Colonel Parinya Chaidilok, an army spokesman, said the explosive weighed 30-50 kilogrammes and was hidden in a car with a fake licence plate, which had passed a screening by a bomb detection machine.

Thailand's troubled south


Muslims make up more than 90 per cent of the two million people in southern provinces of Yala, Pattani, Narathiwat and Songkhla.

Many complain of being treated as second-class citizens in mainly Buddhist Thailand.

 The area was a semi-autonomous Islamic Malay sultanate until annexed by Thailand in 1902.

 Several violent uprisings have been put down by the army over the century.

 The latest uprising flared in January 2004 when fighters raided an army base, killing four soldiers.

 Despite martial law imposed in 2004 and thousands of Thai troops in the region, frequent attacks blamed on Muslim fighters have left around 3,500 people dead.

"The bomb was hidden in the passenger car and detonated by radio signal," he told AFP.

Both incidents occurred in Sungai Kolok, a popular town nearest to the Thai-Malaysia border which has been the target of repeated bombings by separatists in recent years.

Earlier on Tuesday, four gunmen on motorcycles shot and killed a rubber tapper as he travelled to work in Narathiwat province.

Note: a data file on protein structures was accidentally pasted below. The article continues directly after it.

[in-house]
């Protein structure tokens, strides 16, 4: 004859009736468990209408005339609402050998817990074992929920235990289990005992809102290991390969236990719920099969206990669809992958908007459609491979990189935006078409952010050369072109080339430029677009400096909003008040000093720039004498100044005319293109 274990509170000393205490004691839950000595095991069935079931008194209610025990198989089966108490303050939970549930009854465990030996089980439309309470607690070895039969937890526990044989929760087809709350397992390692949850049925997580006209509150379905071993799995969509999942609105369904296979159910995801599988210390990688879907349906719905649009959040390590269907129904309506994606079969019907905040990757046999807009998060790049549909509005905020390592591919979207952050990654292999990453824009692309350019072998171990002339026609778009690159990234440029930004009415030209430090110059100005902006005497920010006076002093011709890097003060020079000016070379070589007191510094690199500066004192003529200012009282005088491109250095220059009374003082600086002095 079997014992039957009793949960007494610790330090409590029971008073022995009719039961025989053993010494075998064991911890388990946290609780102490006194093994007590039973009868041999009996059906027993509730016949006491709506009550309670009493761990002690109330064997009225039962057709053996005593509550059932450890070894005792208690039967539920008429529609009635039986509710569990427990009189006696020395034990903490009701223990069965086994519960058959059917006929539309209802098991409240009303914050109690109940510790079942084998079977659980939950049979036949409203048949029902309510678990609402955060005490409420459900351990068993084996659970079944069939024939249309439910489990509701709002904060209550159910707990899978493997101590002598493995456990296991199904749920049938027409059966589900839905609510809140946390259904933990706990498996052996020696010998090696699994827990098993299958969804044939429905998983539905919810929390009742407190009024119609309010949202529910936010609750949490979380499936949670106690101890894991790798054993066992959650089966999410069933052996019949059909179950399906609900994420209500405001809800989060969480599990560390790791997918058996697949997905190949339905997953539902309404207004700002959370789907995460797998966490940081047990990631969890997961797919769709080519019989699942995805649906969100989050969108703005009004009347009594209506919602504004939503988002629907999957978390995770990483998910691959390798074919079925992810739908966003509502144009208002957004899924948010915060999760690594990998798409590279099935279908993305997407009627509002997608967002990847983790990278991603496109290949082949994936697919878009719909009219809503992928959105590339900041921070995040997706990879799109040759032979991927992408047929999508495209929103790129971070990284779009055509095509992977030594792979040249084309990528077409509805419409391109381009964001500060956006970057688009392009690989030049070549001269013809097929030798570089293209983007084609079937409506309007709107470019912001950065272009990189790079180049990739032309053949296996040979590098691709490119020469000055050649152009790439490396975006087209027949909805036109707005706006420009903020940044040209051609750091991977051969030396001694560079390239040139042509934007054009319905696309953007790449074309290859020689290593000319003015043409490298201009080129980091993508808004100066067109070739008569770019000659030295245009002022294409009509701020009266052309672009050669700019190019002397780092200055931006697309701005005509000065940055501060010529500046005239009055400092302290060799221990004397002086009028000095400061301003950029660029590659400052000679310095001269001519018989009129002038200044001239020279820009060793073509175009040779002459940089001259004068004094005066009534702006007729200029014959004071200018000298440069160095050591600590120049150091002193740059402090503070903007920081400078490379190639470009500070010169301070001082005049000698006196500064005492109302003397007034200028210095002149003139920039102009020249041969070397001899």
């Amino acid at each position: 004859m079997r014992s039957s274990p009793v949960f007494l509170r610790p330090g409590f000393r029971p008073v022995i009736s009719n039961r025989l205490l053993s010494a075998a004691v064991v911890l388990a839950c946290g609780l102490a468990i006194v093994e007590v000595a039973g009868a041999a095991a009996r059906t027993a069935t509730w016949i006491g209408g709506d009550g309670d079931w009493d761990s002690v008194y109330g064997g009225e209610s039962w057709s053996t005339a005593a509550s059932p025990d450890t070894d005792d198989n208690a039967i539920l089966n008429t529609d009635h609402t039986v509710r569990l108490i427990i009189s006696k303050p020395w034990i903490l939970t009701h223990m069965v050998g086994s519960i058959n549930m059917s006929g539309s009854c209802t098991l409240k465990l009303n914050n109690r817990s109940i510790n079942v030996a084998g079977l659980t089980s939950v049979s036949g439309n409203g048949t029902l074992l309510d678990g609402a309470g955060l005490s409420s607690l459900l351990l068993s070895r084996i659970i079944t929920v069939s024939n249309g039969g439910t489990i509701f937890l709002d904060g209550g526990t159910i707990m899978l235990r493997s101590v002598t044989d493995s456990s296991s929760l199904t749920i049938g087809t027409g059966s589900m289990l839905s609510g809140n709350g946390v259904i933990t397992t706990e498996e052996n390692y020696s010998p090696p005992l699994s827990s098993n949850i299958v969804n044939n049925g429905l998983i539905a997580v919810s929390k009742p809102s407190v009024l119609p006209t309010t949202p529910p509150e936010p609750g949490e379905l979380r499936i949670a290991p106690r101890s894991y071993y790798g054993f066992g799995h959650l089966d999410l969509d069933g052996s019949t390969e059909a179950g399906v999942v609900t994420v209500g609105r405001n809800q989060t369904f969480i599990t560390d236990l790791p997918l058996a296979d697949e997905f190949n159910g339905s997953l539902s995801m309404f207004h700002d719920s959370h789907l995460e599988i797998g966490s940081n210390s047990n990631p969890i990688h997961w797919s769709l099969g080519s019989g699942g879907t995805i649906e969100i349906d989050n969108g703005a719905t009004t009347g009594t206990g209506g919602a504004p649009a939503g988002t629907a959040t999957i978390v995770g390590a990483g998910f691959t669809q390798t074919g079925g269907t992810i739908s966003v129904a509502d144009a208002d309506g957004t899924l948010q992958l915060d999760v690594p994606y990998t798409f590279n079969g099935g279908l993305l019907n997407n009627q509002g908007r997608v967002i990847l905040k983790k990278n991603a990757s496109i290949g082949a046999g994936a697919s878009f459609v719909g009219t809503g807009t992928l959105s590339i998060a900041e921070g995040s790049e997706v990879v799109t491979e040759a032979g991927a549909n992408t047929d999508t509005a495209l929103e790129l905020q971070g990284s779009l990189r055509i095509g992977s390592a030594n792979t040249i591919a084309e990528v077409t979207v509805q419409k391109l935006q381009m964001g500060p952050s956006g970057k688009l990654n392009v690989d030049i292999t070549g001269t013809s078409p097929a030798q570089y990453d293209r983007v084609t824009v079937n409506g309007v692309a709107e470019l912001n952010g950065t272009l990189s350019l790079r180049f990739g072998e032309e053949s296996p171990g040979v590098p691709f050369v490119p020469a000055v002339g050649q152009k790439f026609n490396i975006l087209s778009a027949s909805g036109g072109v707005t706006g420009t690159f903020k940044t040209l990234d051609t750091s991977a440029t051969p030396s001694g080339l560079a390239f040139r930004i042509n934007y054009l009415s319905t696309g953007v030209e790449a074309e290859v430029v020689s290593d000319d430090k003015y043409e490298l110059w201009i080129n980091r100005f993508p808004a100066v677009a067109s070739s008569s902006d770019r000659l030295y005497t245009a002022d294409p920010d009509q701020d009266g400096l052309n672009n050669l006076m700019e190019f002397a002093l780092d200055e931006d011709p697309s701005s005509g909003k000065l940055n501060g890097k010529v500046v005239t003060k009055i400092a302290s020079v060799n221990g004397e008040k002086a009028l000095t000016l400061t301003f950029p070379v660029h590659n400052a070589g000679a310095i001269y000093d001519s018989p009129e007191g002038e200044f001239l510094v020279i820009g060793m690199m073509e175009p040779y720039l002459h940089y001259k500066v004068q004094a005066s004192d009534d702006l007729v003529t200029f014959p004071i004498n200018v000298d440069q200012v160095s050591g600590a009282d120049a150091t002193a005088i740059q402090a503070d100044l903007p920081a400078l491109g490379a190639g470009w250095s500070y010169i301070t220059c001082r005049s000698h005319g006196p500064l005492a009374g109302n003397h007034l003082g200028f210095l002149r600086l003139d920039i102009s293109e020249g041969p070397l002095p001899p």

That same night in neighbouring Pattani province a home-made bomb injured a police officer and six volunteers at a security checkpoint.

No one has claimed responsibility for the attacks.

On Monday evening a bomb hidden in a motorcycle parked next to a bank was set off during a Buddhist festival in Pattani, injuring 17 people, five of them seriously.

Violence in Thailand's Muslim-majority Yala, Narathiwat and Pattani provinces has claimed more than 3,600 lives since January 2004.

More than 340 people have been killed this year alone.

The Thai government has made little progress towards quelling the unrest despite deploying thousands of paramilitary troops - usually residents hired as armed auxiliaries to the regular military - in the area alongside 30,000 army troops.

The group or groups believed to be behind the attacks have made no public pronouncements but are thought to be fighting for an independent Muslim state.

Tensions have simmered since the region, formerly an autonomous Malay Muslim sultanate, was annexed by predominantly Buddhist Thailand in the early 1900s.

The region's Muslim population have also long complained of discrimination by the central government.